Some years ago I wrote a book called The Definitive Guide to Well Water Treatment. It’s being sold on Amazon, we update it every year and you know one section of that book, How to Remove Odors in Well Water, is actually one of the most downloaded guides.
I have that separately as a guide and for listeners of this podcast, I’m offering it to you for free. The How to Remove Odors from Well Water is an easy to follow guide, a handy checklist, step by step lists and guides and pictures and useful information all about removing odor from well water.
It covers a lot of what we’ll talk about in today’s episode. Although it’s more in-depth that you can take your time and look at what section pertains to you that kind of thing.
You can get this free guide by texting the word ODORGUIDE to 44222 or you can go on website cleanwaterstore.com/podcasts and find this episode and you can get it from there. So again if you want it might be easy just text the word ODORGUIDE to 44222 and we’ll get that going to you.
In this episode, we’re going to cover: What is the cause of the odor in my well water? What’s the best way to eliminate odor without spending a lot of money? What types of filters or systems are out there to treat odors? We’ll also cover how you can run a little test at home and see what approach would work to eliminate odors in your well water without spending any money.
Rotten Egg Odor
So the most common odor that we run into is rotten egg odor which is hydrogen sulfide gas. It has a very distinctive rotten egg odor and it may be especially present in those homes running hot water but you can find it in cold and hot water. This kind of water discolors coffee, tea, and other beverages and it alters the appearance and taste of cooked foods. Truly a nuisance. It’s not usually a health risk at concentrations found in household water but it can be very toxic at higher levels. Usually the gas can be detected long before it reaches harmful concentrations but at higher...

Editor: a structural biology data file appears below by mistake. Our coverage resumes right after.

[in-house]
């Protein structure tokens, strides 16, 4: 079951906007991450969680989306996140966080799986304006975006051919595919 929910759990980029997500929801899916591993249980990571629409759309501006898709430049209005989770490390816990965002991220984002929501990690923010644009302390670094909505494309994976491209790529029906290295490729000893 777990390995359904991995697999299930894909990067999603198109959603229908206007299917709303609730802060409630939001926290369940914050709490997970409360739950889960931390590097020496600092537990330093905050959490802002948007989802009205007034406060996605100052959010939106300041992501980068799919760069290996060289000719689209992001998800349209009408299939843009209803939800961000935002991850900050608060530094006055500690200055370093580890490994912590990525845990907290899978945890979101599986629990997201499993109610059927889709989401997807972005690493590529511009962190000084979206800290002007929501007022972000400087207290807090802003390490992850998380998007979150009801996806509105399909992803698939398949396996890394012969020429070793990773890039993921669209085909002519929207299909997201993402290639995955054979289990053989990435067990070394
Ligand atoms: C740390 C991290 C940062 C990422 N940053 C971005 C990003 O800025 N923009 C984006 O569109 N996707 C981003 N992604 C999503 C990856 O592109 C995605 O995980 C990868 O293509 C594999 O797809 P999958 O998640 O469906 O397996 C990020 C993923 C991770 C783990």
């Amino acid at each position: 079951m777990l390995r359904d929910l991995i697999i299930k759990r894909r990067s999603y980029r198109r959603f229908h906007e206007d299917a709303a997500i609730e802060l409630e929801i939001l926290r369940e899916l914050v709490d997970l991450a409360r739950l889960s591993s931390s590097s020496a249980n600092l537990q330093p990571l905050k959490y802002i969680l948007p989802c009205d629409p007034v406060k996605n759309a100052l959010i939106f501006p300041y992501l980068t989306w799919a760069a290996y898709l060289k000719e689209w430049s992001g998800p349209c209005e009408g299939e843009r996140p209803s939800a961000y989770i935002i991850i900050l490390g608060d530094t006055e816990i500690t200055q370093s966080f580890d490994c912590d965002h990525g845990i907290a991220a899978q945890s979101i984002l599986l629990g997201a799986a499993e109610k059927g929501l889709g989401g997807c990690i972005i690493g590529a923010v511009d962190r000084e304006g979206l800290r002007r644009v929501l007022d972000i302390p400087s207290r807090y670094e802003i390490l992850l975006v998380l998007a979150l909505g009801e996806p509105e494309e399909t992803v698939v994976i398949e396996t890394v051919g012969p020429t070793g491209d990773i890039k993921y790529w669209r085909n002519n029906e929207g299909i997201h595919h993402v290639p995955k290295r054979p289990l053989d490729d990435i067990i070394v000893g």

Ozone Treatment for Well Water Episode 16
Why use ozone water treatment for your well water?
#1: Ozone is a powerful disinfectant:
Ozone water treatment can rapidly disinfect your well water and kill bacteria and viruses, but unlike chlorine does not leave a chemical chlorine residual.
#2: When used with filtration, it removes iron, manganese and sulfur odor:
The oxidizing properties of ozone, when combined with filtration, will eliminate iron, manganese, sulfur and reduce or eliminate tastes and odor problems.
#3: Ozone is automatic and doesn't require additional chemicals:
Ozone is a gas that is generated by an ozone generator at your site and injected into your water.
#4: Sizing is critical:
Ozone generators need to be sized to fit the application. Ozone generators produce ozone in grams per hour and depends on your well water flow rate and water chemistry.
#5: Decide on ultraviolet (“UV”) light ozone water treatment or corona-discharge type:
While UV light can produce low levels of ozone, it works best for removing slight odors and should be not used for disinfection. Corona discharge uses electricity inside a ceramic or glass cell or stainless steel plate chamber to produce ozone. It works better with dry air and there are cartridges that will produce dry air and help the generator produce high levels of ozone.
#6: Inject ozone under pressure for best results:
Ozone can be bubbled into the water in open storage tanks or low-pressure vessels, but most of the ozone does not get transferred into the water. It is much better to draw in the ozone with a venturi into a contact tank that is under 40 – 50 PSI of pressure for optimum transfer of the ozone into water.
Ozone Systems Are Widely Use for Bottling Water and Water Purification Worldwide
Ozone has been used for over 100 years to treat water for cities, bottling water plants and other commercial and industrial processes. Home systems have been available for some years and improved in quality and design.
If you have iron, manganese, odor AND bacteria, ozone combined with proper filtration can work great and last for many years.
Ozone water treatment oxidizes iron, manganese, and sulfur in your well water to form insoluble metal oxides or elemental sulfur. These insoluble particles such as rust, are then removed by filtration which is typically activated carbon, manganese dioxide, or other media such as filter sand.
Ozone is much faster at killing bacteria and oxidizing iron and manganese compared to chlorine or peroxide. One advantage for home use is that ozone is quite unstable and will degrade over a time frame ranging from a few seconds to 30 minutes.
So if ozone water treatment is so great, why doesn't everyone use it you may ask?